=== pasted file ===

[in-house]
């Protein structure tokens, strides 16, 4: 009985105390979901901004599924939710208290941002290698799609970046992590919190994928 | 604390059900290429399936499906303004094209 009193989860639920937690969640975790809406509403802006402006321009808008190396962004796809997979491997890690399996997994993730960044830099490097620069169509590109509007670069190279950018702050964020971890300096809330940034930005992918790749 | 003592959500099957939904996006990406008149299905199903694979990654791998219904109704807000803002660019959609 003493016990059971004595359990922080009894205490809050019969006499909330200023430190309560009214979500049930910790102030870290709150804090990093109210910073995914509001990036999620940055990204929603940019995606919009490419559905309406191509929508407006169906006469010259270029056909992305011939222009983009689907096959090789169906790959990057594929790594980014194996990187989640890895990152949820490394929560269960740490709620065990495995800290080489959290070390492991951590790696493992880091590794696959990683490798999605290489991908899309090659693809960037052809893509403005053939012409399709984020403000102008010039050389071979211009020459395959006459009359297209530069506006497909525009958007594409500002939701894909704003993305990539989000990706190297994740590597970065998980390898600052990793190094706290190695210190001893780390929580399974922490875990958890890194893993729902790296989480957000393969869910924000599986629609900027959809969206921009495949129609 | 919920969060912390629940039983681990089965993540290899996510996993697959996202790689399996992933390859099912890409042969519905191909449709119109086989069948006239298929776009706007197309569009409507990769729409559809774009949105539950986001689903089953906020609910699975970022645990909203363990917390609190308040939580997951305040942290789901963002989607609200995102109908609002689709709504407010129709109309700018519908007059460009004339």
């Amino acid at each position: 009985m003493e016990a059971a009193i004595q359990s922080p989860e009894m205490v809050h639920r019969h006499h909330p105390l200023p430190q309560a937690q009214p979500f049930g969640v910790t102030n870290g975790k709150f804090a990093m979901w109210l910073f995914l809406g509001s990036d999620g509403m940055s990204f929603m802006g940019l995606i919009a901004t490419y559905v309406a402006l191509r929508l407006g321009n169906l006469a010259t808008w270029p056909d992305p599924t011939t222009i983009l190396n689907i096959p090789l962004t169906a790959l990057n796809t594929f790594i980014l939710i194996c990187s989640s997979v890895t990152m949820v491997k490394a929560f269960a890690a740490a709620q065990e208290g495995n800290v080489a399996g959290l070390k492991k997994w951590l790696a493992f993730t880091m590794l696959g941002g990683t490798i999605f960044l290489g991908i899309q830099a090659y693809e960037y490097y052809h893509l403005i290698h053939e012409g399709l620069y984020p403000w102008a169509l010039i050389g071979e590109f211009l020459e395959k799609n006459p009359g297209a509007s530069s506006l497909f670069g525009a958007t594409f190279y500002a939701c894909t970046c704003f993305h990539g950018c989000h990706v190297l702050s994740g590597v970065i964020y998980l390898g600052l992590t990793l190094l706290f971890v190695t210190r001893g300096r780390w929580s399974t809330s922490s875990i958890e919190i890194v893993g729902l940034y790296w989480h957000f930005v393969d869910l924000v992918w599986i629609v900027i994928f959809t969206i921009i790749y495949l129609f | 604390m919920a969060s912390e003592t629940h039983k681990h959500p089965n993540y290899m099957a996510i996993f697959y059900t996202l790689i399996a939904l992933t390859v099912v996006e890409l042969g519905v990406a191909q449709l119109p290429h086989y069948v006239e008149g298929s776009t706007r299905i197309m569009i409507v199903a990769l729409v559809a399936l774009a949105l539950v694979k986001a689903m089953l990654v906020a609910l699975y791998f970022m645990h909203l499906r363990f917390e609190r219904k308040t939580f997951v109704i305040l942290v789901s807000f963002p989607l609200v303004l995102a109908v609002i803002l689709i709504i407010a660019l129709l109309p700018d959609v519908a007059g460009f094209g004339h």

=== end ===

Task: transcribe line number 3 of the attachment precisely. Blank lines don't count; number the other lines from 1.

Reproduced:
């Amino acid at each position: 009985m003493e016990a059971a009193i004595q359990s922080p989860e009894m205490v809050h639920r019969h006499h909330p105390l200023p430190q309560a937690q009214p979500f049930g969640v910790t102030n870290g975790k709150f804090a990093m979901w109210l910073f995914l809406g509001s990036d999620g509403m940055s990204f929603m802006g940019l995606i919009a901004t490419y559905v309406a402006l191509r929508l407006g321009n169906l006469a010259t808008w270029p056909d992305p599924t011939t222009i983009l190396n689907i096959p090789l962004t169906a790959l990057n796809t594929f790594i980014l939710i194996c990187s989640s997979v890895t990152m949820v491997k490394a929560f269960a890690a740490a709620q065990e208290g495995n800290v080489a399996g959290l070390k492991k997994w951590l790696a493992f993730t880091m590794l696959g941002g990683t490798i999605f960044l290489g991908i899309q830099a090659y693809e960037y490097y052809h893509l403005i290698h053939e012409g399709l620069y984020p403000w102008a169509l010039i050389g071979e590109f211009l020459e395959k799609n006459p009359g297209a509007s530069s506006l497909f670069g525009a958007t594409f190279y500002a939701c894909t970046c704003f993305h990539g950018c989000h990706v190297l702050s994740g590597v970065i964020y998980l390898g600052l992590t990793l190094l706290f971890v190695t210190r001893g300096r780390w929580s399974t809330s922490s875990i958890e919190i890194v893993g729902l940034y790296w989480h957000f930005v393969d869910l924000v992918w599986i629609v900027i994928f959809t969206i921009i790749y495949l129609f | 604390m919920a969060s912390e003592t629940h039983k681990h959500p089965n993540y290899m099957a996510i996993f697959y059900t996202l790689i399996a939904l992933t390859v099912v996006e890409l042969g519905v990406a191909q449709l119109p290429h086989y069948v006239e008149g298929s776009t706007r299905i197309m569009i409507v199903a990769l729409v559809a399936l774009a949105l539950v694979k986001a689903m089953l990654v906020a609910l699975y791998f970022m645990h909203l499906r363990f917390e609190r219904k308040t939580f997951v109704i305040l942290v789901s807000f963002p989607l609200v303004l995102a109908v609002i803002l689709i709504i407010a660019l129709l109309p700018d959609v519908a007059g460009f094209g004339h």